Most of us believe that multitasking increases our productivity. That belief turns out to be an illusion.
The New York Times reports that “heavy multitaskers” have more “trouble focusing and shutting out irrelevant information” than non-multitaskers. And they “experience more stress.”
Stanford researcher Eyal Ophir was studying whether or not our brains have evolved to make us “efficient and effective multitaskers.” Ophir divided study subjects into two groups: those who are heavy multitaskers and those who are not.
In one test, subjects were briefly shown an image of red rectangles and blue rectangles and asked whether any of the red rectangles had moved. In another test, subjects were briefly shown a number and a letter and then asked to say whether the number was odd or even, or whether the letter was a vowel or a consonant.
The findings? Multitaskers scored significantly more poorly on each test than non-multitaskers, because
- They had more trouble ignoring the “irrelevant information” (i.e., filtering out the blue from the red triangles).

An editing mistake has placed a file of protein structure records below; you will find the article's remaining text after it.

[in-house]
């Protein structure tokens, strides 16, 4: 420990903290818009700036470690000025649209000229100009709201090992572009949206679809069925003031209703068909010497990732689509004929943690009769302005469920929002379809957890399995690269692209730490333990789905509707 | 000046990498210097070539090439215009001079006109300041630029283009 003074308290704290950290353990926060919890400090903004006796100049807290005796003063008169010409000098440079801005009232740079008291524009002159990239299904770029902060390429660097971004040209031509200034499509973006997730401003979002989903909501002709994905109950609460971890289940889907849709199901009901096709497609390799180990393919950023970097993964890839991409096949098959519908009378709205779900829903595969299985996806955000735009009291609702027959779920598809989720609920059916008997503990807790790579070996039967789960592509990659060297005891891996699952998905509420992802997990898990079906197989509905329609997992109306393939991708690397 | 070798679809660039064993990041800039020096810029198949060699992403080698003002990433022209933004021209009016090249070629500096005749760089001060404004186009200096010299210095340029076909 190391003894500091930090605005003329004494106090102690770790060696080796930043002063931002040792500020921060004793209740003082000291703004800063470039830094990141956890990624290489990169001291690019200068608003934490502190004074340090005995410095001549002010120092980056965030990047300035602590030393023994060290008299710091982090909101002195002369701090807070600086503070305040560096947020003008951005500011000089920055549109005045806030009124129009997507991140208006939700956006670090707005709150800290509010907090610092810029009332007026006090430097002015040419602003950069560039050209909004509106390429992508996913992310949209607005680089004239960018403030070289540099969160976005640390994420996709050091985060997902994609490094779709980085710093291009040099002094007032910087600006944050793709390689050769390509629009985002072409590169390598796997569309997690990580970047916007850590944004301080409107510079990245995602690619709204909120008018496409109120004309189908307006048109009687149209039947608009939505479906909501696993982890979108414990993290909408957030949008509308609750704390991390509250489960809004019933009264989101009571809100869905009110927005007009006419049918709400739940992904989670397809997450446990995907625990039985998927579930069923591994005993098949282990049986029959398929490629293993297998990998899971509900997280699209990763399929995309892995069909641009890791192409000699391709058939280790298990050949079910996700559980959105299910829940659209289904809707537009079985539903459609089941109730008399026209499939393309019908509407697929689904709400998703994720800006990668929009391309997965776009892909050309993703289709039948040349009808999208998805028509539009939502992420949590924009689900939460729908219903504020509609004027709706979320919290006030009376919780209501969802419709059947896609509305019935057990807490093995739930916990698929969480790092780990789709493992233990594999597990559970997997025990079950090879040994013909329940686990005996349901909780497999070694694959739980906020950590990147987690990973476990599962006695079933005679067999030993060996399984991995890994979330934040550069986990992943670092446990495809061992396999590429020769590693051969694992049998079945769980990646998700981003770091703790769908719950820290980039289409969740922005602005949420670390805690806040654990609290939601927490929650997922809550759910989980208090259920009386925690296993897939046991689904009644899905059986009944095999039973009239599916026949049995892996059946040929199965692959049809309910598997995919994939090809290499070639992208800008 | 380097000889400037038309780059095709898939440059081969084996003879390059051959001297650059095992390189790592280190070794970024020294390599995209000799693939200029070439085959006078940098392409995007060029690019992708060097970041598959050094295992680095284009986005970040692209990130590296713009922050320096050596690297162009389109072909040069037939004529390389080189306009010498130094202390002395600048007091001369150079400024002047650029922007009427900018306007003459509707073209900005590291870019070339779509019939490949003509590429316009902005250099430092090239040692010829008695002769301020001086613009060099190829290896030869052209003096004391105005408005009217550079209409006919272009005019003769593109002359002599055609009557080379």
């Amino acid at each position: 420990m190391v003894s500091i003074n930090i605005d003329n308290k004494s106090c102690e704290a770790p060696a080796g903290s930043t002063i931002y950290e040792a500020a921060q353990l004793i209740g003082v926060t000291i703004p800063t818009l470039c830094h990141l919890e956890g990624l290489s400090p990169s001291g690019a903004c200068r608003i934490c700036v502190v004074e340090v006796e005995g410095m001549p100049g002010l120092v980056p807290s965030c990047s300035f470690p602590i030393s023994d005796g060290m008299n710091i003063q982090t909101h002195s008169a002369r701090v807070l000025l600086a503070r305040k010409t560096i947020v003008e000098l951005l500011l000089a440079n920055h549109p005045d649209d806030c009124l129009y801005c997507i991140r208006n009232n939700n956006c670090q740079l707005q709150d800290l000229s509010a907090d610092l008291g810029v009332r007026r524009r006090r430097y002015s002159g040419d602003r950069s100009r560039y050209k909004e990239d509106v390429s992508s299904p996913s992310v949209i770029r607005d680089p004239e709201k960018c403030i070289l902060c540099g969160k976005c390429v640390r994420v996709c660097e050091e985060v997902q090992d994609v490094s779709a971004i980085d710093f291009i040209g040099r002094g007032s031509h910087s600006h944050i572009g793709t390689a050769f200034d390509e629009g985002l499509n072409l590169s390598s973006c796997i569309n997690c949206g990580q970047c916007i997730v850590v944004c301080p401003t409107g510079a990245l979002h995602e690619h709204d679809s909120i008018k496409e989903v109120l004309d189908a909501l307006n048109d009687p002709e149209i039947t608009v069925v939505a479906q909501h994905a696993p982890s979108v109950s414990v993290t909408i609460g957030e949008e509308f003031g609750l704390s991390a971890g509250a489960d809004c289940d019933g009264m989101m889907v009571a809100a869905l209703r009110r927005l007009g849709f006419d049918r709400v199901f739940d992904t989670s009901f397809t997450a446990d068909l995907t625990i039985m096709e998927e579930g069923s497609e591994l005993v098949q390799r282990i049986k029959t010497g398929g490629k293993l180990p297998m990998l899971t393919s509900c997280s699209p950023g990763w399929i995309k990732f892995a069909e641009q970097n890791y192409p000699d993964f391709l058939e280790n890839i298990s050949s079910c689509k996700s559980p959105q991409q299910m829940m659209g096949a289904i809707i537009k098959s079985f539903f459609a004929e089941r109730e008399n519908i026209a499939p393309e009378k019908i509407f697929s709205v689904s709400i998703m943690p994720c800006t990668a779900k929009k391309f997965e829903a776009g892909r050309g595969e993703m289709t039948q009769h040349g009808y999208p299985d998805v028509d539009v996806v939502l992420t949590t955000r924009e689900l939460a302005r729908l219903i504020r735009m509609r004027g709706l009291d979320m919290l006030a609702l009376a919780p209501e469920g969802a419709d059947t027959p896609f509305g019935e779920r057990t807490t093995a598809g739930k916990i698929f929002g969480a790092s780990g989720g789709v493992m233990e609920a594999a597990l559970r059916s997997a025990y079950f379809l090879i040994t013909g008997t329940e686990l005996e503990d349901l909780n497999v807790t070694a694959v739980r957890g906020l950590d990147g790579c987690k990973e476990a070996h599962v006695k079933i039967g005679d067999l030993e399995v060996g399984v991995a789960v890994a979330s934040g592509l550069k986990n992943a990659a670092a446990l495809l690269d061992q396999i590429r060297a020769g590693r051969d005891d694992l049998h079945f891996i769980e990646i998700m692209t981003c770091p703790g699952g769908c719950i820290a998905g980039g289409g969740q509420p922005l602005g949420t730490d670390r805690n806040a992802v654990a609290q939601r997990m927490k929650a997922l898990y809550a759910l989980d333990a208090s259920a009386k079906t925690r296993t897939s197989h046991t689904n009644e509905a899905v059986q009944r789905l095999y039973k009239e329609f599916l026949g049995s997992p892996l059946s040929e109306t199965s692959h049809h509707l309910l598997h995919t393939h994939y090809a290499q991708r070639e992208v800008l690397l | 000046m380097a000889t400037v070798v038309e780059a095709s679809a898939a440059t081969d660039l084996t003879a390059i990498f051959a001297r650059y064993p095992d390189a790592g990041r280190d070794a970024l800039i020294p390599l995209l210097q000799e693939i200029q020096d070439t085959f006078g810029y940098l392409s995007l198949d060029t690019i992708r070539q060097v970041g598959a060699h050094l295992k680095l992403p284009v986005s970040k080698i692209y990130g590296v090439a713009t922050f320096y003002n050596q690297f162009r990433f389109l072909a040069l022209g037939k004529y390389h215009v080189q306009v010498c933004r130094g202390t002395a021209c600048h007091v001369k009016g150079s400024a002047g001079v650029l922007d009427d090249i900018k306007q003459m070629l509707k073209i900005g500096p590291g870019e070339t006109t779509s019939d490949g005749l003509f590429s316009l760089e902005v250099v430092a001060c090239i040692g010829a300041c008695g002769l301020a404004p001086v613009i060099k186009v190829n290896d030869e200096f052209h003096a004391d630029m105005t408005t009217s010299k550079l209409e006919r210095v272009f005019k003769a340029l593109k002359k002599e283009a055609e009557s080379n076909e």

- They took longer “switching between tasks” (i.e., focusing on the number or letter as instructed).
You can take the two tests yourself:
It turns out that mutltitasking has other deleterious effects. The Times article also reports that a University of California, Irvine, study found that “people interrupted by e-mail reported significantly increased stress compared with those left to focus.”
The implications to your personal productivity are clear. Not only is multitasking inefficient, it is unhealthy. When addressing an important task that requires your full intellectual focus and engagement, eliminate distractions. Monotask. Shut down your e-mail client. Close your web browser. Turn your smart phone to silent. Log out of Facebook, Skype and G-Chat. Switch off the Twitter feed. Mute Pandora. Direct the full focus of your mental energies solely to the task at hand.
While writing this blog post, I followed all those prescriptions…honest…well…mostly!